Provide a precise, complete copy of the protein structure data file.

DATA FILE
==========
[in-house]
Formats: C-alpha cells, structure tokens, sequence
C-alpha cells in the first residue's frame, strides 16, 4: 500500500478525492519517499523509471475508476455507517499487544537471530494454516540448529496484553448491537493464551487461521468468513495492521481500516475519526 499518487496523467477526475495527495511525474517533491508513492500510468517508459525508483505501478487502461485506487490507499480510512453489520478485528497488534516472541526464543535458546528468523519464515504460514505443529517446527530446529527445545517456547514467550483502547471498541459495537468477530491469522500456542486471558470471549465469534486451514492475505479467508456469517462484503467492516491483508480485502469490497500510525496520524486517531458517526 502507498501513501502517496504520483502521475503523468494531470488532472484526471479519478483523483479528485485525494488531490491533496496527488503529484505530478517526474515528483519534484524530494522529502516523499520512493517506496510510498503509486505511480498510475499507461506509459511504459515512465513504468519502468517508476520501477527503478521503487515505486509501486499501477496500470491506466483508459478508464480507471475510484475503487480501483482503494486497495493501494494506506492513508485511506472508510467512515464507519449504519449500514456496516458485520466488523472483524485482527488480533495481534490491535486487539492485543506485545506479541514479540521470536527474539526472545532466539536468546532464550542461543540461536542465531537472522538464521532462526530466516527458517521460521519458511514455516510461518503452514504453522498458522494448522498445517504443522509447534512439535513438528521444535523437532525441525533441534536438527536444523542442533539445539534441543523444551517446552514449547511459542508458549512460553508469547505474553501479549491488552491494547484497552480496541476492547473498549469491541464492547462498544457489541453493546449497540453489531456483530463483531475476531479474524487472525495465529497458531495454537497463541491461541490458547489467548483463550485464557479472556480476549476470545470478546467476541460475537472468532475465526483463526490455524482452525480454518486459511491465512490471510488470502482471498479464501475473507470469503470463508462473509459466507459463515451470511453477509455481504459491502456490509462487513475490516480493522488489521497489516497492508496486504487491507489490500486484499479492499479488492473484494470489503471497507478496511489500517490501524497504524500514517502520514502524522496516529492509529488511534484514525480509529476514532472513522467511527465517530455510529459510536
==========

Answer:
[in-house]
Formats: C-alpha cells, structure tokens, sequence
C-alpha cells in the first residue's frame, strides 16, 4: 500500500478525492519517499523509471475508476455507517499487544537471530494454516540448529496484553448491537493464551487461521468468513495492521481500516475519526 499518487496523467477526475495527495511525474517533491508513492500510468517508459525508483505501478487502461485506487490507499480510512453489520478485528497488534516472541526464543535458546528468523519464515504460514505443529517446527530446529527445545517456547514467550483502547471498541459495537468477530491469522500456542486471558470471549465469534486451514492475505479467508456469517462484503467492516491483508480485502469490497500510525496520524486517531458517526 502507498501513501502517496504520483502521475503523468494531470488532472484526471479519478483523483479528485485525494488531490491533496496527488503529484505530478517526474515528483519534484524530494522529502516523499520512493517506496510510498503509486505511480498510475499507461506509459511504459515512465513504468519502468517508476520501477527503478521503487515505486509501486499501477496500470491506466483508459478508464480507471475510484475503487480501483482503494486497495493501494494506506492513508485511506472508510467512515464507519449504519449500514456496516458485520466488523472483524485482527488480533495481534490491535486487539492485543506485545506479541514479540521470536527474539526472545532466539536468546532464550542461543540461536542465531537472522538464521532462526530466516527458517521460521519458511514455516510461518503452514504453522498458522494448522498445517504443522509447534512439535513438528521444535523437532525441525533441534536438527536444523542442533539445539534441543523444551517446552514449547511459542508458549512460553508469547505474553501479549491488552491494547484497552480496541476492547473498549469491541464492547462498544457489541453493546449497540453489531456483530463483531475476531479474524487472525495465529497458531495454537497463541491461541490458547489467548483463550485464557479472556480476549476470545470478546467476541460475537472468532475465526483463526490455524482452525480454518486459511491465512490471510488470502482471498479464501475473507470469503470463508462473509459466507459463515451470511453477509455481504459491502456490509462487513475490516480493522488489521497489516497492508496486504487491507489490500486484499479492499479488492473484494470489503471497507478496511489500517490501524497504524500514517502520514502524522496516529492509529488511534484514525480509529476514532472513522467511527465517530455510529459510536